A New Message

Gary woke up in the wee hours of the morning, dressed and laid out flat on the bed, drool on his cheek, and the still burning lights painful to his pupils. He couldn’t see the antenna without lifting his head, which at that moment he was incapable of doing — the muscles flexed without effect. In fact, his whole body had an early morning feeling of sedation, so he lay there for a while, looking at the ceiling, wondering what lay at his feet and outside his door.

“At least I’m not dead,” he said as if the antenna were listening.

He wiped the drool from his cheek and with two heaves rolled over to his side. He could look back toward his feet and see the antenna on the table. The green image was still there. He started to get control of his muscles again, and he was able to sit up on the side of the bed. Then he stood and went to the table and flopped his still weak body down into the chair.

This image was different than what he had seen emerge from the wall — that had seemed to be a variation on the original screen burn. He flipped the power back on and it grew. This was a collection of green bars surrounded by different numbers of dots, which, because of their size and the wavering borders, seemed to be sparkle on and off. Gary grabbed a pad of paper and a pen, both hotel issue, and made a rendition. Eight bars. First bar with 12 dots, second with 1, third with 15, and so on. So clearly a signal and yet so cryptic that he wanted to speak into the antenna like a radio: “Yes, I’m here. Tell me what you want.”

There was no definite next step in his plan. That’s always the problem with your thinking, he said to himself, you can get that first hold by hook or by crook, but then you find yourself hanging without the next. So here you sit, in a stinking hole of a motel, with alien technology blinking at you, death squads and men-in-black searching for you, hell, closing in. You deserve it, too.

He doodled on the pad for a bit, then realized an obvious possibility for the image. The bars and dots were atoms; the drawing was an illustration of a compound. But to what end? He suspected that it was in order to provide a material that could make the antenna more effective. Of course, it might be the raw ingredients for a catalytic poison that would turn the earth into a dead brown heap. But it was a little late for cold feet of that style. He needed a computer and the Internet, then he’d figure out what the stuff was. He looked at the device — too dangerous to move, too risky to leave here.

His finger hit the switch, and the image flashed down again. He put the device back in its bag and set it under the table. He weighed the danger of the motel owner sticking his nose in and deciding to report the device to the authorities. The odds were against that scenario, to be sure, and he decided to play the odds; the opposite scenario — the signal could be lost permanently — outweighed the risk.

Gary stayed in the room long enough to brew the in-room instant coffee and slurp it down: after a few minutes he could feel a wave of sparking neurons in his head, and he headed out into the gray dusk of early morning. Some of last night’s trucks were already gone, and a few rust buckets had been added. Gary got into his car and headed to the freeway.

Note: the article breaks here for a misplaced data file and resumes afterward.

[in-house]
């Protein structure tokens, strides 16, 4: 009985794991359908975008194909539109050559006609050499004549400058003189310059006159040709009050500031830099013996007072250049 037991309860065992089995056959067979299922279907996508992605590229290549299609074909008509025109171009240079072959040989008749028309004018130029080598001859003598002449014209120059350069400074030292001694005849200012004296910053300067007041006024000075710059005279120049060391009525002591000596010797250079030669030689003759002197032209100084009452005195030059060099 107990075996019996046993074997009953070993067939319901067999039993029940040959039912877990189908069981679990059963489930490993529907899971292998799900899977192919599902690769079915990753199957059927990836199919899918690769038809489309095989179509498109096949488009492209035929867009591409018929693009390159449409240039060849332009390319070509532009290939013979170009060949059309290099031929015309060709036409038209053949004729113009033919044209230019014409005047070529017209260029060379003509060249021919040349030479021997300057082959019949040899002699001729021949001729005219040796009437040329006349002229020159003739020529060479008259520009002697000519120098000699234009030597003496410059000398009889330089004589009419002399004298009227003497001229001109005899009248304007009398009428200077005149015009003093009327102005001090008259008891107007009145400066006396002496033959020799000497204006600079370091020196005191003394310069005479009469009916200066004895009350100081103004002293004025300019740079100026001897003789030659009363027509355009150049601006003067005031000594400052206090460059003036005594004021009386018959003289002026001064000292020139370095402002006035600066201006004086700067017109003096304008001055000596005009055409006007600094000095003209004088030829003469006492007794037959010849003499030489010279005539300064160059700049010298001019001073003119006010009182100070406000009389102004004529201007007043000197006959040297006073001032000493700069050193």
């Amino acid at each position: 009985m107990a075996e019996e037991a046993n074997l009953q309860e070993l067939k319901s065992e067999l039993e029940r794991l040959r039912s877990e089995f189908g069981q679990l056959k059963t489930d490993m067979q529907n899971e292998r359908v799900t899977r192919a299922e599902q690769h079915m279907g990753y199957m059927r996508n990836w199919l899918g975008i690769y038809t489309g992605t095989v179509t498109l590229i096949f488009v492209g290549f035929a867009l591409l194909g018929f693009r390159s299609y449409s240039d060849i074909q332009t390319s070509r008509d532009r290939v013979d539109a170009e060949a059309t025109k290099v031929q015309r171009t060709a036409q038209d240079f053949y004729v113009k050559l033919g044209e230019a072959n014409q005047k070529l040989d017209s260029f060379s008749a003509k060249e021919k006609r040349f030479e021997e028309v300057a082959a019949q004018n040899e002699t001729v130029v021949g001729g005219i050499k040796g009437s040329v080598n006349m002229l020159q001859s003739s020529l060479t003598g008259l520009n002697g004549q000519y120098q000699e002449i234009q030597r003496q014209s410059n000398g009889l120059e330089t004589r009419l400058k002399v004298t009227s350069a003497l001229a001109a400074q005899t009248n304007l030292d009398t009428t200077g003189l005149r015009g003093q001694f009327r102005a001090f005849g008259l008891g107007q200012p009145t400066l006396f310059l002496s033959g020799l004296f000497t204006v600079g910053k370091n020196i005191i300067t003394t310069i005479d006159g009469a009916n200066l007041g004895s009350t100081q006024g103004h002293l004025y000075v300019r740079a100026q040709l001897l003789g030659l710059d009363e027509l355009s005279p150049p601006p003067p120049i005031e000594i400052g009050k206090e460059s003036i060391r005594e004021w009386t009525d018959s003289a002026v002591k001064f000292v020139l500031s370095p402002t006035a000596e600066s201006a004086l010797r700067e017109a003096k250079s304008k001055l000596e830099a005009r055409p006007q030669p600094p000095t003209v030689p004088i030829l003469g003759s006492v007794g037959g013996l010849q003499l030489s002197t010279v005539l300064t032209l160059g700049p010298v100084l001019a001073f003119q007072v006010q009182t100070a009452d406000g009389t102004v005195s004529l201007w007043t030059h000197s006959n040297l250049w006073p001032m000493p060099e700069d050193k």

He had a good long stare, as he drove, at a nondescript Winnebago RV driving slowly in the other direction, with a large, very odd antenna on its roof, slowly rotating. The windows were all tinted or covered. The driver was moving very slowly, unnaturally so. The license plate was US Government.

Gary didn’t stop or turn around, although that was his first inclination. It wouldn’t help to run into the room just before the MIBs. Instead, he made it to the freeway and headed home. By the time he pulled into his driveway, the gray morning murk was turning into a reddish brown sunrise in the east. Almost no traffic, just empty city buses and garbage trucks hunting for dumpsters.

After he took a few minutes to feel at home again, he noticed the answering machine light on. He clicked the button: a call from his mother, then Alice’s unmistakable voice.

“- checking in. I know you’re busy,” she concluded quickly, and added: “I’m looking forward to hearing from you.” The click followed almost immediately, as if she were afraid that he was screening calls and about to pick up.

Gary replayed the message a few times. Alice was suspicious or driven to find out more, with nothing constraining her interest except her obvious lack of comfort around Gary. He had been 5 feet outside her door, probably, while she was leaving the message. This would be absolutely laughable, he thought, if it didn’t make him hate himself for the pathetic coincidence…

He made some more coffee and decided to forget about Alice for a while. With this phone call and his own shattered nerves, she had assumed in his mind the pose, hard and indifferent at the same time, from that day when she announced he’d overstayed his welcome. He sat down at the computer and did a Google search on the periodic table. With the chemical names in hand, he did a search on the chemical combination; it did not take too long before he realized that “Na,” even with a case and whole word restriction, was simply too common to be useful. He decided to take another tack.

He tried Yahoo’s research service: “What are the compounds that use all these elements, first those with exactly these, in some proportion, and no others, then those that might contain these in a sequence of some kind.”

That promised twenty-four hour turn-around. Much too long for his purposes, but he didn’t see any way around it. He remembered at some point to go back to the computer and fire off a message to his supervisor at work, describing in some detail his feverish aches and pains and advising him that he, Gary, would return to work next Monday, it being Friday. Eat that, he murmured.